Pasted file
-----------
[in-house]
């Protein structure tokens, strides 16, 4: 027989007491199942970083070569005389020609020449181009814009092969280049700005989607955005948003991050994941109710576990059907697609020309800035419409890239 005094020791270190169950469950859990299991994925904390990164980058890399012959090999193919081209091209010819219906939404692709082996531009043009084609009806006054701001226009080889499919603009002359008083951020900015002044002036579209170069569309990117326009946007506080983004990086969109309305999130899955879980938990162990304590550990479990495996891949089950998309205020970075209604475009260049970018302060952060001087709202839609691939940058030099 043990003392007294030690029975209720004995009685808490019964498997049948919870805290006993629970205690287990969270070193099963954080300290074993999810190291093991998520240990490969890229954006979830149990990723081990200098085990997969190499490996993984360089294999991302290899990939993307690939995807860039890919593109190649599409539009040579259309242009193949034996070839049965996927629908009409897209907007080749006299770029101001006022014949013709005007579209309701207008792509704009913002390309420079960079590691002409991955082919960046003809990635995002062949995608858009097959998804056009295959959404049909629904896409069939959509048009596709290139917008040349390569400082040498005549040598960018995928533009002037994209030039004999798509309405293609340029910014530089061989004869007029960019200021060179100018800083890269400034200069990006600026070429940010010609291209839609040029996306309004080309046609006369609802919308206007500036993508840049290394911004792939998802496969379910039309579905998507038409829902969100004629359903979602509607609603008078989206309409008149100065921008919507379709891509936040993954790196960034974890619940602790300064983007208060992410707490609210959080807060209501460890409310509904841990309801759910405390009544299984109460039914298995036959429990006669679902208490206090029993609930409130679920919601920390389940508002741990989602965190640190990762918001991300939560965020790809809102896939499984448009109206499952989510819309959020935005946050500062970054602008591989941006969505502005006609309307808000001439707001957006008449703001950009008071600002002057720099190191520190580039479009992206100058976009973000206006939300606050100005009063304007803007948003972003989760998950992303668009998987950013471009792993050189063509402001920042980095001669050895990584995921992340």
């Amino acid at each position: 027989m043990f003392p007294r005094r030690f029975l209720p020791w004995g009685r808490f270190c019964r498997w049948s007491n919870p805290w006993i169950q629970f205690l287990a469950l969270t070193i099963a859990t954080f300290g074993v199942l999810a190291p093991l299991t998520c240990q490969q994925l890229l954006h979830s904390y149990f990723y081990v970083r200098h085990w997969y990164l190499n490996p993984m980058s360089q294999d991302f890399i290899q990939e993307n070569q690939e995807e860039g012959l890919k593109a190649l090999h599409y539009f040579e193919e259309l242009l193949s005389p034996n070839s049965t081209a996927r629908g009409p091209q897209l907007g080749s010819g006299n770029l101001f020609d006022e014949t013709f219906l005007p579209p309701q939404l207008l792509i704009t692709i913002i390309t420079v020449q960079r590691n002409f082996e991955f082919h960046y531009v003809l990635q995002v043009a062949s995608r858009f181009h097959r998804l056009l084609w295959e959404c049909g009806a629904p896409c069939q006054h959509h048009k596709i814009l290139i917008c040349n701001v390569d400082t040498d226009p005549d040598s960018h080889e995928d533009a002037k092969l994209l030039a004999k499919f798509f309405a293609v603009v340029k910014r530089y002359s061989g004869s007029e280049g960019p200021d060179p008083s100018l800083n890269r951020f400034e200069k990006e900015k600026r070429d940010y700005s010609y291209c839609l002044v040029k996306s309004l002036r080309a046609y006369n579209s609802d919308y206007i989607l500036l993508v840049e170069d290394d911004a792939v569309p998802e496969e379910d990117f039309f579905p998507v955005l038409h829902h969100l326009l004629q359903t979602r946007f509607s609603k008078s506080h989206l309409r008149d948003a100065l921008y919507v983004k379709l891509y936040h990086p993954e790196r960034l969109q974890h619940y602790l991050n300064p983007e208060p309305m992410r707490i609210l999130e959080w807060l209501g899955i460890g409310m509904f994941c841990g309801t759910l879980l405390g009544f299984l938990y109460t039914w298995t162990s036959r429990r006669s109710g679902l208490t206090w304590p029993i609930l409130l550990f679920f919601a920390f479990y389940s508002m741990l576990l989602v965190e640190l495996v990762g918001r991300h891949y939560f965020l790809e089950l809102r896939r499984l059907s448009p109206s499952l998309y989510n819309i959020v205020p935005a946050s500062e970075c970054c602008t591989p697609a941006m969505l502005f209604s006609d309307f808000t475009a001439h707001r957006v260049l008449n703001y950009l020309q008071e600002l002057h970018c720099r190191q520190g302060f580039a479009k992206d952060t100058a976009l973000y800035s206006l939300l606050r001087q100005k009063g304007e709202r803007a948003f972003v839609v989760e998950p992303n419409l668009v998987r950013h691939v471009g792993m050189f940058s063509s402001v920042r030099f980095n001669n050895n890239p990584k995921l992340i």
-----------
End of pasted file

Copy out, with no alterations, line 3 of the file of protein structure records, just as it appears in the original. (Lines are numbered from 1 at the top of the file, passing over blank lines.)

């Amino acid at each position: 027989m043990f003392p007294r005094r030690f029975l209720p020791w004995g009685r808490f270190c019964r498997w049948s007491n919870p805290w006993i169950q629970f205690l287990a469950l969270t070193i099963a859990t954080f300290g074993v199942l999810a190291p093991l299991t998520c240990q490969q994925l890229l954006h979830s904390y149990f990723y081990v970083r200098h085990w997969y990164l190499n490996p993984m980058s360089q294999d991302f890399i290899q990939e993307n070569q690939e995807e860039g012959l890919k593109a190649l090999h599409y539009f040579e193919e259309l242009l193949s005389p034996n070839s049965t081209a996927r629908g009409p091209q897209l907007g080749s010819g006299n770029l101001f020609d006022e014949t013709f219906l005007p579209p309701q939404l207008l792509i704009t692709i913002i390309t420079v020449q960079r590691n002409f082996e991955f082919h960046y531009v003809l990635q995002v043009a062949s995608r858009f181009h097959r998804l056009l084609w295959e959404c049909g009806a629904p896409c069939q006054h959509h048009k596709i814009l290139i917008c040349n701001v390569d400082t040498d226009p005549d040598s960018h080889e995928d533009a002037k092969l994209l030039a004999k499919f798509f309405a293609v603009v340029k910014r530089y002359s061989g004869s007029e280049g960019p200021d060179p008083s100018l800083n890269r951020f400034e200069k990006e900015k600026r070429d940010y700005s010609y291209c839609l002044v040029k996306s309004l002036r080309a046609y006369n579209s609802d919308y206007i989607l500036l993508v840049e170069d290394d911004a792939v569309p998802e496969e379910d990117f039309f579905p998507v955005l038409h829902h969100l326009l004629q359903t979602r946007f509607s609603k008078s506080h989206l309409r008149d948003a100065l921008y919507v983004k379709l891509y936040h990086p993954e790196r960034l969109q974890h619940y602790l991050n300064p983007e208060p309305m992410r707490i609210l999130e959080w807060l209501g899955i460890g409310m509904f994941c841990g309801t759910l879980l405390g009544f299984l938990y109460t039914w298995t162990s036959r429990r006669s109710g679902l208490t206090w304590p029993i609930l409130l550990f679920f919601a920390f479990y389940s508002m741990l576990l989602v965190e640190l495996v990762g918001r991300h891949y939560f965020l790809e089950l809102r896939r499984l059907s448009p109206s499952l998309y989510n819309i959020v205020p935005a946050s500062e970075c970054c602008t591989p697609a941006m969505l502005f209604s006609d309307f808000t475009a001439h707001r957006v260049l008449n703001y950009l020309q008071e600002l002057h970018c720099r190191q520190g302060f580039a479009k992206d952060t100058a976009l973000y800035s206006l939300l606050r001087q100005k009063g304007e709202r803007a948003f972003v839609v989760e998950p992303n419409l668009v998987r950013h691939v471009g792993m050189f940058s063509s402001v920042r030099f980095n001669n050895n890239p990584k995921l992340i």